The United States was built to be governed locally. Americans are supposed to meet with their neighbors face-to-face to hammer out their differences and collectively decide how they want to be governed. To work, this process requires certain skills of those who participate in it. Local government is therefore a kind of school of citizenship that every citizen is expected to attend. The civic and psychic muscles of self-government that are taught and honed in town halls and city councils — the muscles that allow for compromise — atrophy if they are not regularly exercised in the context of citizenship, which is to say, the context of compromise. And in terms of classically republican virtue, the United States of America is seriously out of shape.
One of the crucial skills of citizenship is the ability to find intersecting points of agreement with people who see the world differently than you, and to use those areas of common ground to craft policy that can command the support of a majority. Early in the Republic, most adults (with the shameful exceptions of Native and African Americans) were well-trained in this practice by the exigencies of life in local communities. But for reasons outlined admirably by Tim Carney in his book Alienated America, Americans have lost interest in that process of civic engagement. The increasing geographic self-segregation of conservatives and progressives into hermetically sealed communities suggests that we want to spend most of our time living exclusively with people who already agree with us and scoffing derisively at strangers who don’t.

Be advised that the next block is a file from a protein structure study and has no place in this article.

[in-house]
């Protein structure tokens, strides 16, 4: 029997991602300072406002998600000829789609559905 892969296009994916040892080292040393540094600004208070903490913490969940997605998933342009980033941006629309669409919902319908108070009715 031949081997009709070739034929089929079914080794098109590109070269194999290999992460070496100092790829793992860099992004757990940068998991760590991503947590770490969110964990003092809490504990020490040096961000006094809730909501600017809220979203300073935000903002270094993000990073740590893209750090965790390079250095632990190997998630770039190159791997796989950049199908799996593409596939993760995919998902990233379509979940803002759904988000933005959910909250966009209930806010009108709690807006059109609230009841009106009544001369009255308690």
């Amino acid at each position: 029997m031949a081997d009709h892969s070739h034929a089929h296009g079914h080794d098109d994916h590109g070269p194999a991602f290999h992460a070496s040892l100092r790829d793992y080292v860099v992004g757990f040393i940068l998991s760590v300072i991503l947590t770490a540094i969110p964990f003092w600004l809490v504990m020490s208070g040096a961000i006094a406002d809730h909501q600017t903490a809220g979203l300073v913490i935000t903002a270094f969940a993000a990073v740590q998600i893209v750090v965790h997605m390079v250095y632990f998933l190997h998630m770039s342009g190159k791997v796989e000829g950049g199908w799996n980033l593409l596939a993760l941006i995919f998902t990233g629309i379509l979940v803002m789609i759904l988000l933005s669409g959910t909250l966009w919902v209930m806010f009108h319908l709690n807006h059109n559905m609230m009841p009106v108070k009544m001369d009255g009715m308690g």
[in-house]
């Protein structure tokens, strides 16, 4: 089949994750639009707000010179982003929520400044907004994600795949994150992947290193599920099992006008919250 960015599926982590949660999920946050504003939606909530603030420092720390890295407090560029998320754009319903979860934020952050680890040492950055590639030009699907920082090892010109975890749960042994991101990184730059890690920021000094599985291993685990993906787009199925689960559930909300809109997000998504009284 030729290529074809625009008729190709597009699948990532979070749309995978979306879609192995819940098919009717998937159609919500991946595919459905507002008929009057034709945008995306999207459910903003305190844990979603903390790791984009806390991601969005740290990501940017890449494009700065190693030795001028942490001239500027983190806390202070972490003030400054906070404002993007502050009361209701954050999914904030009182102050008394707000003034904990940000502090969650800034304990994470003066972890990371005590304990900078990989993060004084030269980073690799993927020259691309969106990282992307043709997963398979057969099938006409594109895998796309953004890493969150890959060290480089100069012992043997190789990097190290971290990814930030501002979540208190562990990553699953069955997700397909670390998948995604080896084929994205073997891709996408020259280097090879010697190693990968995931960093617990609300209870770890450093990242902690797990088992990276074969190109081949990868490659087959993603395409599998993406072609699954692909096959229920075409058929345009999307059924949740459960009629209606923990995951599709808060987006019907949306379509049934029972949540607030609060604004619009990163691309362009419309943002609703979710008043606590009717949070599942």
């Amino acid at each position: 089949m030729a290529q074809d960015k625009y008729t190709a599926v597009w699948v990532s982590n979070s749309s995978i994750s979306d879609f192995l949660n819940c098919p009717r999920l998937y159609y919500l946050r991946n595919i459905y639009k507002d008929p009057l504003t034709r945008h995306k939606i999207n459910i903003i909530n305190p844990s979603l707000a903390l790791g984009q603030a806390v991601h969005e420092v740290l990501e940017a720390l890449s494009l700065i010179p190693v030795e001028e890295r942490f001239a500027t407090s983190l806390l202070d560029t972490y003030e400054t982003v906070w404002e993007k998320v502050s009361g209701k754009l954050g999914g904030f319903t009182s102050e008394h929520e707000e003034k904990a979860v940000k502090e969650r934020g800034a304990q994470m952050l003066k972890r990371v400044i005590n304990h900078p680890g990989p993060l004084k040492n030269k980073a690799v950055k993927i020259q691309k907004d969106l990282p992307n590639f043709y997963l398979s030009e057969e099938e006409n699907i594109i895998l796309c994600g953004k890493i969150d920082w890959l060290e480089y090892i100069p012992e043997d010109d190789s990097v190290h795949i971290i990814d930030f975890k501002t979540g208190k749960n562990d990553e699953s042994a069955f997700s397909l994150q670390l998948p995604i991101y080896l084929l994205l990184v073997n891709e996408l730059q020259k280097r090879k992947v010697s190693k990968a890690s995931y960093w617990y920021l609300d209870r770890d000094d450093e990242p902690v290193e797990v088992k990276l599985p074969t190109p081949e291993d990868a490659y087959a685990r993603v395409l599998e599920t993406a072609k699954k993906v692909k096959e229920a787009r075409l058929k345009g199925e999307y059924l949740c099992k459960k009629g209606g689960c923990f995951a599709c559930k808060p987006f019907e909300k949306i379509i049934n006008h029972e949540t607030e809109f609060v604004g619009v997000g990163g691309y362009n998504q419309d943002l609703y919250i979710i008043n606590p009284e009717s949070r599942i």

As a result, Americans have pretty much abdicated the responsibilities of citizenship, outsourcing them to Washington, D.C. It can be said with only a little exaggeration that Capitol Hill is now the only town hall left in America. What makes this sordid state of affairs even worse is that, having contracted our own civic duties out to politicians, we then punish them when they undertake these duties, because doing so involves compromise with the other political tribe. The biggest problem besetting American politics today is not the politician you happen to dislike the most but the overwhelming civic laziness of the average American citizen. Like spoiled children, we believe that we should be able to have everything our own way without having to make any concessions to our neighbors. We are consequently more than ready to listen to demagogues who tell us that we can have it all our own way if we just hand them the reins of power and let them get on with delivering us from the Christian commandment to love our enemies.
The aforementioned muscles of citizenship and self-government have so wasted away in the American body-politic that many cannot even bear to see them exercised by elected representatives. It may come as a shock to many on the right to learn this, but according to the best traditions of our own national identity, participation in politics, especially at the local level, has a moralizing effect on the participants. In fact, no less a figure than Alexis de Tocqueville himself thought so. As Larry Siedentop noted in his 1994 book on the great Frenchman:
What took Tocqueville beyond the confines of Restoration liberalism were his reflections on the New England Township and the opportunities it offered for participation within a nation-state. The American township enabled Tocqueville to ‘save’ part of [Jean-Jacques] Rousseau’s defence of participation and its moralizing effects, while disregarding those aspects which ignored the differences between ancient and modern society, between the polis and the nation-state, between public virtue and private rights.